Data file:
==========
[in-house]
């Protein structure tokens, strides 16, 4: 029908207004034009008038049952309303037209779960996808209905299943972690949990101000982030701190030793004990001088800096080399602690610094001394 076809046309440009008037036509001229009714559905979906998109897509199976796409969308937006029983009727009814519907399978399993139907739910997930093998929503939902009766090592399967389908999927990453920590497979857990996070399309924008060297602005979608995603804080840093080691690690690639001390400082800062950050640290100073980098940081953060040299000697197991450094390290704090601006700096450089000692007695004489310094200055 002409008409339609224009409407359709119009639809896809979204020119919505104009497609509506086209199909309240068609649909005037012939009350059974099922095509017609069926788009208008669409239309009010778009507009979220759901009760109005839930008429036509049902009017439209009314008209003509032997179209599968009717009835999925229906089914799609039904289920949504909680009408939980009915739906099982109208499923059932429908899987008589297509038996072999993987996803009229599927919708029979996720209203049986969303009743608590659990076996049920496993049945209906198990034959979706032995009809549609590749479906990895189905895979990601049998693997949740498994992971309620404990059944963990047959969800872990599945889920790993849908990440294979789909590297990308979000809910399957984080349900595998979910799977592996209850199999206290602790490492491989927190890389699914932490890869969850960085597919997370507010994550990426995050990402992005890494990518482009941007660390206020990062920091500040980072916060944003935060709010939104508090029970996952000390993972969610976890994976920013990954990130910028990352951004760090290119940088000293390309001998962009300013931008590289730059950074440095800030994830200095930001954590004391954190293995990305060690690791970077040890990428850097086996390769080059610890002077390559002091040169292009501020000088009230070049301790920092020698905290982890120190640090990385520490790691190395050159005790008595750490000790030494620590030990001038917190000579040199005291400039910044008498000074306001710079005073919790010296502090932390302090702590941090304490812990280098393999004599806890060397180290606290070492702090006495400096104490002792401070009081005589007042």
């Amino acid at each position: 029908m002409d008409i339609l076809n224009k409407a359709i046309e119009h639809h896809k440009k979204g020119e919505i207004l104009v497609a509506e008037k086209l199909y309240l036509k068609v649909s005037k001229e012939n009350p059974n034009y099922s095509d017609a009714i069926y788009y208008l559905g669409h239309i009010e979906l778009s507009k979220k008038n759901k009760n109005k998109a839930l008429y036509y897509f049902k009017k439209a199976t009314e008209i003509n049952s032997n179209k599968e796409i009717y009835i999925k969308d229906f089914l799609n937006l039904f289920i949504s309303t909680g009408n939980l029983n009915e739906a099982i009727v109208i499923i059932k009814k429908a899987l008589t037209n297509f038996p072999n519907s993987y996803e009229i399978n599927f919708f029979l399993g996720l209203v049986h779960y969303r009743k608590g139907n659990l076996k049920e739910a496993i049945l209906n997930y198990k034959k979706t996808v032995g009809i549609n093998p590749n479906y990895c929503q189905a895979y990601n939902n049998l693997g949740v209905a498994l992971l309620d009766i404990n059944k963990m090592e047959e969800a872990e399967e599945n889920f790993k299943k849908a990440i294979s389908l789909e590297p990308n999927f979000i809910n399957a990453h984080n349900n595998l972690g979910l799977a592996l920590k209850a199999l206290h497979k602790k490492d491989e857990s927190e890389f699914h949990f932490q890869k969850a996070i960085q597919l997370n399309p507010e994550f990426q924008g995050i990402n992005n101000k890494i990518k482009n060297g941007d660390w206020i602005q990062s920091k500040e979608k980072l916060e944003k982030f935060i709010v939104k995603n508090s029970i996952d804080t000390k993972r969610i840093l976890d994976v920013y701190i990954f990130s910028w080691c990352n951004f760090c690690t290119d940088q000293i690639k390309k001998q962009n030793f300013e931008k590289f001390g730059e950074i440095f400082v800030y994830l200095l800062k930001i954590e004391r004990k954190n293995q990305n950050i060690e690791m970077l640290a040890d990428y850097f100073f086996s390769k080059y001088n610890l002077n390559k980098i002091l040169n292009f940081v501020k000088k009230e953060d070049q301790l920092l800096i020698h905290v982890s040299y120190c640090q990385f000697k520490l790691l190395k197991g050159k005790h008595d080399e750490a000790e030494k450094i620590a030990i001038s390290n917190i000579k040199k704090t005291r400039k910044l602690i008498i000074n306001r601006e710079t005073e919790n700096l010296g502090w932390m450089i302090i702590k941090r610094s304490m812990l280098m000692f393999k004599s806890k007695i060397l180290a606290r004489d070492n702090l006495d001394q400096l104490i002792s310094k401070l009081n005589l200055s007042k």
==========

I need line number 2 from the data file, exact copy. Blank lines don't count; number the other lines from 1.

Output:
């Protein structure tokens, strides 16, 4: 029908207004034009008038049952309303037209779960996808209905299943972690949990101000982030701190030793004990001088800096080399602690610094001394 076809046309440009008037036509001229009714559905979906998109897509199976796409969308937006029983009727009814519907399978399993139907739910997930093998929503939902009766090592399967389908999927990453920590497979857990996070399309924008060297602005979608995603804080840093080691690690690639001390400082800062950050640290100073980098940081953060040299000697197991450094390290704090601006700096450089000692007695004489310094200055 002409008409339609224009409407359709119009639809896809979204020119919505104009497609509506086209199909309240068609649909005037012939009350059974099922095509017609069926788009208008669409239309009010778009507009979220759901009760109005839930008429036509049902009017439209009314008209003509032997179209599968009717009835999925229906089914799609039904289920949504909680009408939980009915739906099982109208499923059932429908899987008589297509038996072999993987996803009229599927919708029979996720209203049986969303009743608590659990076996049920496993049945209906198990034959979706032995009809549609590749479906990895189905895979990601049998693997949740498994992971309620404990059944963990047959969800872990599945889920790993849908990440294979789909590297990308979000809910399957984080349900595998979910799977592996209850199999206290602790490492491989927190890389699914932490890869969850960085597919997370507010994550990426995050990402992005890494990518482009941007660390206020990062920091500040980072916060944003935060709010939104508090029970996952000390993972969610976890994976920013990954990130910028990352951004760090290119940088000293390309001998962009300013931008590289730059950074440095800030994830200095930001954590004391954190293995990305060690690791970077040890990428850097086996390769080059610890002077390559002091040169292009501020000088009230070049301790920092020698905290982890120190640090990385520490790691190395050159005790008595750490000790030494620590030990001038917190000579040199005291400039910044008498000074306001710079005073919790010296502090932390302090702590941090304490812990280098393999004599806890060397180290606290070492702090006495400096104490002792401070009081005589007042």